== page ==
So, since Jan 2008, I have had to pay for a Medicare Part D plan that I canâ€™t use because the only drug I take (unless I need an antibiotic or something short term) is Armour. Wat is worse, most health insurance companies follow the Medicare formulary so if Medicare no longer covers Armour then most insurance plans will not cover it either.
The mission of the The Thyroid Project is to encourage sharing of information and experience between the public and the medical community about the treatment of hypothyroidism (low thyroid function). For at least the past few decades there is a growing awareness of â€œsomething missingâ€ in the way suffers of hypothyroidism are treated for their disease.
Too many patients, as documented in an on-line study of 12,000 individuals conducted by the American Thyroid Association published in June 2018, (https://doi.org/10.1089/thy.2017.0681) , complain of persistent symptoms of hypothyroidism despite what their doctors believe is successful treatment with levothyroxine (brands include Synthroid, Unithroid, Tirosent, Levoxl). We believe something needs to be done to resolve this conflict between patients and their doctors.
Without effective intervention the early stage of type 2 diabetes known as prediabetes carries a high risk of progressing to outright diabetes. Metabolism.com provides an up-to-date summary of recommendations from national authorities, for preventing and possibly reversing this life long affliction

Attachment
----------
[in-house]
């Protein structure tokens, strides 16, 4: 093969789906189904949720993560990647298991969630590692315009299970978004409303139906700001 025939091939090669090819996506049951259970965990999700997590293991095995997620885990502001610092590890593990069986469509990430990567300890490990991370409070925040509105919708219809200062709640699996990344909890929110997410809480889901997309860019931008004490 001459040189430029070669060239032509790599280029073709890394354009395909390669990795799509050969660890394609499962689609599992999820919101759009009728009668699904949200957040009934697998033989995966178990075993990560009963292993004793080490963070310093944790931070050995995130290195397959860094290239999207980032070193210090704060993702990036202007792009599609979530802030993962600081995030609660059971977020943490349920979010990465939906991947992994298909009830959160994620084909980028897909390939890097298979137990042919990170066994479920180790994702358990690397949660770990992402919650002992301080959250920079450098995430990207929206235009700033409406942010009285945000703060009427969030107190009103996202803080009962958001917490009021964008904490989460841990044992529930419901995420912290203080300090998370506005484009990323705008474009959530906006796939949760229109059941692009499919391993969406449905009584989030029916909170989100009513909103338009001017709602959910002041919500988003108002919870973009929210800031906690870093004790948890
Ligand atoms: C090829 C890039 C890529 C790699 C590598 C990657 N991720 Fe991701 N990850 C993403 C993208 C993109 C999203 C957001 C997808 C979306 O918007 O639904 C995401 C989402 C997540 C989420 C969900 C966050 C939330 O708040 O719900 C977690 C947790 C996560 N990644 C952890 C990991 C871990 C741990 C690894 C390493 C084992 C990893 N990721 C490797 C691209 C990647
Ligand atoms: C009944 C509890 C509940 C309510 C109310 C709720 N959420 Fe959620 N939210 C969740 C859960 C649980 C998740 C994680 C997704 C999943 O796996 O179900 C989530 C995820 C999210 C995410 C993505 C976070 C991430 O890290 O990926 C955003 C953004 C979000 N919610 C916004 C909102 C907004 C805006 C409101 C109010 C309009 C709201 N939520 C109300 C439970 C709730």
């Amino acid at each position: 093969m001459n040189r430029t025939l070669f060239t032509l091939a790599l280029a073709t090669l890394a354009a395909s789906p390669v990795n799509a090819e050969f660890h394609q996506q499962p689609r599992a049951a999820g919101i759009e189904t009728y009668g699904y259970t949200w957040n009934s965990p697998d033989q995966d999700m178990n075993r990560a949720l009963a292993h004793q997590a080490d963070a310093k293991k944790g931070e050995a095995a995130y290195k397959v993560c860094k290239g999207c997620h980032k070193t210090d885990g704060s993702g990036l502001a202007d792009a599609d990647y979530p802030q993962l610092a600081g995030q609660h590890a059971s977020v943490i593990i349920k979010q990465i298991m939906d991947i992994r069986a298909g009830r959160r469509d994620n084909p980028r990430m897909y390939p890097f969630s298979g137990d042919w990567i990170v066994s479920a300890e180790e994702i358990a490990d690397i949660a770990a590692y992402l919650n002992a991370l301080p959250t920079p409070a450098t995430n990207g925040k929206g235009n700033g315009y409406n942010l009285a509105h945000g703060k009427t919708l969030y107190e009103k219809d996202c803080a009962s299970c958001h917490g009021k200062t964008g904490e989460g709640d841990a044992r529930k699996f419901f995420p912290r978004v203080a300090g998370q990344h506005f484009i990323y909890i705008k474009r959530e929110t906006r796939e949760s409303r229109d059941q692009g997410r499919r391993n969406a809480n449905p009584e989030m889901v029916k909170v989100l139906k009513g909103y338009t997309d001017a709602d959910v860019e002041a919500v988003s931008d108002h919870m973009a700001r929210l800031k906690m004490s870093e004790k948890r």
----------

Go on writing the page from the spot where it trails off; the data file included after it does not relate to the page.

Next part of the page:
Diabetes can be defined simply as elevated blood sugar levels. What exactly is high blood sugar and when should someone be concerned about their level? Does having prediabetes mean diabetes is around the corner? Metabolism.com tackles this tricky but important topic in this comprehensive review.
By Gary M. Pepper, M.D. Ozempic, Rybelsus, Trulicity, Wegovy, Saxenda are the central players in the weight loss craze sweeping across the globe. Metabolisim.com has been monitoring this phenomenon from its beginnings in 2008 with its report “Lizard Spit Reduces Blood Sugar and Appetite”, regarding the first drug in this class, Byetta (exenatide). Caught In the middle of the current chaos are the medical experts who treat diabetes and have been prescribing these medications for more than a decade. Here is a brief commentary from one such board certified endocrinologist; “I started treating Type 2 diabetics with GLP-1 agonists more than 10 years ago. In some respects, these medications have revolutionized the treatment of diabetes by lowering blood sugar effectively and promoting weight loss at the same time, a unique combination of benefits. Not everyone benefits from these drugs to the same degree unfortunately, and I have seen lots of patients experience unacceptable side effects from them. Nothing though, has prepared me for what is happening now. Too often, I find myself confronting someone who expects me to prescribe one of these drugs just so they can lose weight. Sadly, one extreme example was someone who, despite battling a life threatening medical condition, was insistent on getting a prescription. At the same time my diabetic patients are scrambling to find a place to buy their medications if they can even afford it. It is disheartening, to say the least, and I dread the negative interactions with some of my patients I now face almost daily.”